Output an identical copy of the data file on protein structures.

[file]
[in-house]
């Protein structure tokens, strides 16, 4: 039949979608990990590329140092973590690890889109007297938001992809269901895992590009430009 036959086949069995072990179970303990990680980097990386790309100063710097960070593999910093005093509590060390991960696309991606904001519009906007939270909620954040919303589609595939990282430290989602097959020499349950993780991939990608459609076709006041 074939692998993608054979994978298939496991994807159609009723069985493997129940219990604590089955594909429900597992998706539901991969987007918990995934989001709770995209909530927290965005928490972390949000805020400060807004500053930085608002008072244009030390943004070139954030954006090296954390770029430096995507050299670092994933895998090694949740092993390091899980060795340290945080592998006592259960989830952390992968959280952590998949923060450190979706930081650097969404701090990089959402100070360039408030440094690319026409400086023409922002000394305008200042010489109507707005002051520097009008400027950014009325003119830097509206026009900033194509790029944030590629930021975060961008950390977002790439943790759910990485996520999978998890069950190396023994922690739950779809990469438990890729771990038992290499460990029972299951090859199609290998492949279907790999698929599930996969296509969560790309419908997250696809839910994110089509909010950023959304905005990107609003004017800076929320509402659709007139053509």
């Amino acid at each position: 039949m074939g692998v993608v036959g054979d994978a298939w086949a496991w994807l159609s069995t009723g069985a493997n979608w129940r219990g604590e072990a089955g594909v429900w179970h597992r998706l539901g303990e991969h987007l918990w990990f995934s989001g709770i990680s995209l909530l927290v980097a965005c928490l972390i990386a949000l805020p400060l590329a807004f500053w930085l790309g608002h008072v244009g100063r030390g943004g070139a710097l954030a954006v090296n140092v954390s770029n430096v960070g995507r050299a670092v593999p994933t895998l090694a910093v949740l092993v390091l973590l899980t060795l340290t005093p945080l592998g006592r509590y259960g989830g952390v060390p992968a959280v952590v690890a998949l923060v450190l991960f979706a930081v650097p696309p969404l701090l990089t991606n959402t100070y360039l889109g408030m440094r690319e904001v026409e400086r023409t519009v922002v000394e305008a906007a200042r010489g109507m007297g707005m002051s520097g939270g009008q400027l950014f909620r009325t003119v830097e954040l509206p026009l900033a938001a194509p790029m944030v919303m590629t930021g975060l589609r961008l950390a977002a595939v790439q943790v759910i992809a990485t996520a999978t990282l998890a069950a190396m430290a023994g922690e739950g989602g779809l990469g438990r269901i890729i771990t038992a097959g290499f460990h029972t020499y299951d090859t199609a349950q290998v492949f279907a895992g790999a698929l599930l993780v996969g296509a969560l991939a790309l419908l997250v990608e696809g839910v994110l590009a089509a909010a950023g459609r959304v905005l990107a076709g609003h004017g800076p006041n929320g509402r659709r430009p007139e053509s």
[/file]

[in-house]
């Protein structure tokens, strides 16, 4: 039949979608990990590329140092973590690890889109007297938001992809269901895992590009430009 036959086949069995072990179970303990990680980097990386790309100063710097960070593999910093005093509590060390991960696309991606904001519009906007939270909620954040919303589609595939990282430290989602097959020499349950993780991939990608459609076709006041 074939692998993608054979994978298939496991994807159609009723069985493997129940219990604590089955594909429900597992998706539901991969987007918990995934989001709770995209909530927290965005928490972390949000805020400060807004500053930085608002008072244009030390943004070139954030954006090296954390770029430096995507050299670092994933895998090694949740092993390091899980060795340290945080592998006592259960989830952390992968959280952590998949923060450190979706930081650097969404701090990089959402100070360039408030440094690319026409400086023409922002000394305008200042010489109507707005002051520097009008400027950014009325003119830097509206026009900033194509790029944030590629930021975060961008950390977002790439943790759910990485996520999978998890069950190396023994922690739950779809990469438990890729771990038992290499460990029972299951090859199609290998492949279907790999698929599930996969296509969560790309419908997250696809839910994110089509909010950023959304905005990107609003004017800076929320509402659709007139053509």
């Amino acid at each position: 039949m074939g692998v993608v036959g054979d994978a298939w086949a496991w994807l159609s069995t009723g069985a493997n979608w129940r219990g604590e072990a089955g594909v429900w179970h597992r998706l539901g303990e991969h987007l918990w990990f995934s989001g709770i990680s995209l909530l927290v980097a965005c928490l972390i990386a949000l805020p400060l590329a807004f500053w930085l790309g608002h008072v244009g100063r030390g943004g070139a710097l954030a954006v090296n140092v954390s770029n430096v960070g995507r050299a670092v593999p994933t895998l090694a910093v949740l092993v390091l973590l899980t060795l340290t005093p945080l592998g006592r509590y259960g989830g952390v060390p992968a959280v952590v690890a998949l923060v450190l991960f979706a930081v650097p696309p969404l701090l990089t991606n959402t100070y360039l889109g408030m440094r690319e904001v026409e400086r023409t519009v922002v000394e305008a906007a200042r010489g109507m007297g707005m002051s520097g939270g009008q400027l950014f909620r009325t003119v830097e954040l509206p026009l900033a938001a194509p790029m944030v919303m590629t930021g975060l589609r961008l950390a977002a595939v790439q943790v759910i992809a990485t996520a999978t990282l998890a069950a190396m430290a023994g922690e739950g989602g779809l990469g438990r269901i890729i771990t038992a097959g290499f460990h029972t020499y299951d090859t199609a349950q290998v492949f279907a895992g790999a698929l599930l993780v996969g296509a969560l991939a790309l419908l997250v990608e696809g839910v994110l590009a089509a909010a950023g459609r959304v905005l990107a076709g609003h004017g800076p006041n929320g509402r659709r430009p007139e053509s």